The oft-touted, but yet-to-be-fielded, R-27EA active variant of the AA-10 could further enhance the Su-30's capabilities, were an export customer to buy the derivative. In terms of one-on-one combat, the second-generation Flanker family presents a considerable threat to aircraft not designed from the outset as low observable, unless they are capable of extended-range BVR missile engagements. For instance, this threat drove the British selection of a rocket-ramjet missile to equip the Eurofighter.



Everyone with a brain knows that the US pilots were handicapped up to their eyeballs. Did your IQ just suddenly drop sharply recently? You gotta stop believing the BS man, the F-15C will own the Su-30MKI (or any variant)

And give that link a rest, it's the only source you have, pathetic.

[edit on 8-1-2005 by Hockeyguy567]



posted on Jan, 8 2005 @ 09:45 AM
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I agree that the reports regarding the US-India exercises don't tell the full story. Nobody gives away their full capabilities when exercising, even with their closest allies. This works both ways of course. I'd be interested to see what the set-ups for the missions were, what the ROE was, whether either side where using ECM, what block of AMRAAM the US was using etc.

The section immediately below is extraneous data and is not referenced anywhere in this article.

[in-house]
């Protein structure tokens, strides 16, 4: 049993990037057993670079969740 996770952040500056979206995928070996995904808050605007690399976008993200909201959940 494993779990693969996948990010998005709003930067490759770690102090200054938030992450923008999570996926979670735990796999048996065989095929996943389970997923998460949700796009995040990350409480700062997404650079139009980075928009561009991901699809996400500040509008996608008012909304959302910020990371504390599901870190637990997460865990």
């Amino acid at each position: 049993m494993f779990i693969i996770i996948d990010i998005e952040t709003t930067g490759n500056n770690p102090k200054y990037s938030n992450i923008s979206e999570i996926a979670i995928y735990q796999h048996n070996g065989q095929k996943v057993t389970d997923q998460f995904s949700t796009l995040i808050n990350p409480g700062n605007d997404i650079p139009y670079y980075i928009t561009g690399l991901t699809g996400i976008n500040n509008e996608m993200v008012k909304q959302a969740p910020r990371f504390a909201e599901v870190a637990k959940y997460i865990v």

posted on Jan, 8 2005 @ 12:10 PM
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Originally posted by Stealth Spy
Little was i aware of the 3-D TVC of the Eurofighter under development.


Really? I've lost count of the number of times I've mentioned it. Maybe nobody believes a word I say



posted on Jan, 8 2005 @ 12:42 PM
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Originally posted by Hockeyguy567



Everyone with a brain knows that the US pilots were handicapped up to their eyeballs. Did your IQ just suddenly drop sharply recently? You gotta stop believing the BS man, the F-15C will own the Su-30MKI (or any variant)

And give that link a rest, it's the only source you have, pathetic.

[edit on 8-1-2005 by Hockeyguy567]